Nelsonville Opts Out of Allowing Marijuana Retail

Also, Mayor Bowman says he won’t run again

After months of deliberation and public input, the Nelsonville Village Board on Monday (Dec. 20) voted 4-0 to ban marijuana shops and lounges.

New York legalized recreational use of marijuana for adults but left it up to municipalities to decide whether to allow cannabis stores or smoking lounges.  Municipalities must vote by Dec. 31 to prohibit pot enterprises but can later opt in if their views change. Philipstown opted out on Nov. 4; Cold Spring sent the issue to voters, who on Nov. 2 approved retail sales but rejected on-site consumption; and Beacon effectively opted in by not taking action.

Nelsonville Mayor Mike Bowman said residents who object to the ban can try to overturn it through a ballot referendum. The resolution passed on Monday states that the village “opts out of permitting the licensing, establishment, and operation of cannabis retail dispensaries and on-site establishments within its boundaries.”

The board had talked about opting out since spring and in November held a public hearing where most residents who offered an opinion favored a ban.

Short-term rentals

The board scheduled for Monday, then postponed until January, a public hearing on a proposal to regulate short-term rentals; one of the five board members was quarantining after a COVID-19 exposure and could not get to the meeting.

For several years — far longer than it considered the cannabis question — the Village Board has wrestled with rentals booked through sites such as Airbnb: rooms, houses and apartments provided to paying guests as vacation or weekend accommodations.

The board convened public hearings on a draft law in February and October. “I feel like I’m living in Groundhog Day,” said Bowman. “It’s the same thing over and over and over and …”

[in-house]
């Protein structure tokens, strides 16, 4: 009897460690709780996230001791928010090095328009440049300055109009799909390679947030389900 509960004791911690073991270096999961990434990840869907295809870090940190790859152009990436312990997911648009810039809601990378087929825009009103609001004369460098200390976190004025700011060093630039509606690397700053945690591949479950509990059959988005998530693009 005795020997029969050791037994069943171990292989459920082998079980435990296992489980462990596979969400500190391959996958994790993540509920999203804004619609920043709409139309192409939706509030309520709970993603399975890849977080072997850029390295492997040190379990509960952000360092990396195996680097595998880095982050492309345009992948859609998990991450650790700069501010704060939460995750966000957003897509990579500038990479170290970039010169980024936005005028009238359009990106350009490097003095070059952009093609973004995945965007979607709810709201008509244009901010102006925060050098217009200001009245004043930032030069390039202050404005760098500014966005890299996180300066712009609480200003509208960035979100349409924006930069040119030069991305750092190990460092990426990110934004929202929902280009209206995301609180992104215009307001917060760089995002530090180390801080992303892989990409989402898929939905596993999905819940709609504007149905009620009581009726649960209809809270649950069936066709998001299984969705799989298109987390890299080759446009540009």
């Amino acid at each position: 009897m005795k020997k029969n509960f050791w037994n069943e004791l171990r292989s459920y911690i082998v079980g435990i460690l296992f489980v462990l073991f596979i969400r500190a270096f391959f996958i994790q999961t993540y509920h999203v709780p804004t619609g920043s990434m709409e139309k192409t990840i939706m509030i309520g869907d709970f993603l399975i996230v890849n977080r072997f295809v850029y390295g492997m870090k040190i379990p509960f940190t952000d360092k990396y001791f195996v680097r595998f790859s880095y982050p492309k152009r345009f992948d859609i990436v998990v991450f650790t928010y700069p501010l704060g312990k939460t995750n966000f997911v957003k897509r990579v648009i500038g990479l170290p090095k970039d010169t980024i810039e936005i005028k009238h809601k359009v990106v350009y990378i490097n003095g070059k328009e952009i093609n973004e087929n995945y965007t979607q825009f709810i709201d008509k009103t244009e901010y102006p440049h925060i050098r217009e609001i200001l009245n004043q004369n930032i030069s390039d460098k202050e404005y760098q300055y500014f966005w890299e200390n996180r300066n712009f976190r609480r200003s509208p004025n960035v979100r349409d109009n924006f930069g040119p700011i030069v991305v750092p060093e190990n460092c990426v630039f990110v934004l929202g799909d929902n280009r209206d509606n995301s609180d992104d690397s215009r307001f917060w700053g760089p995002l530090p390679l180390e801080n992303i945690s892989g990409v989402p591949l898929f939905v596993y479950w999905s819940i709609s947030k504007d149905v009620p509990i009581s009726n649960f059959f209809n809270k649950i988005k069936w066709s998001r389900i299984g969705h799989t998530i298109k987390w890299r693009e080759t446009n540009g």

Residents have spoken passionately on both sides of the question. Board members have disagreed, as well. On Monday, Trustee Kathleen Maloney, without elaborating, opposed holding a hearing in January while Bowman and Trustees Chris Winward and Dave Moroney voted to schedule it. Nonetheless, Bowman said that, “it’s been pretty well established that there’s a majority on the board that wants to see it [regulation] move forward.”

Bowman not running

Bowman announced that he would not seek re-election as mayor in village elections scheduled for March 15. His seat, along with those held by Winward and Moroney, will be on the ballot. Each is for a two-year term.

Bowman cited increased employment responsibilities and the fact that “my son is 3½ and acutely aware when his daddy is not home, out dealing with village issues, or distracted by phone calls or texts. I want to be there for him and Donna [his wife], as much as I possibly can.”

Elected as a trustee in 2018, Bowman became mayor in 2019 when the board appointed him to succeed Chris Caccamise, who had resigned two months into his term. The following year, Bowman was elected to a full term.

“In the past three years I’m proud of everything we’ve accomplished as a board and as a village, from navigating the uncertainties of COVID to making the really hard decisions to protect the village’s future, even when those decisions weren’t the most popular,” he said. “I’m most proud of the respect and dignity that you [Village Board members] have shown residents: patiently letting meetings run a little bit longer to let everyone have their say — sometimes saying it more than once, twice or three times. The greatest testament to you all is that I can make this decision without hesitation, because I know that the village is in good hands going forward.”

Chimney fires

Building Inspector Bill Bujarski noted that since early December in the Hudson Valley, “there’s been an abundance of chimney fires” that are “hot enough to burn through the chimneys.” He urged residents to get their chimneys and dryer vents cleaned. Bowman added that oil burners need checkups, as well.

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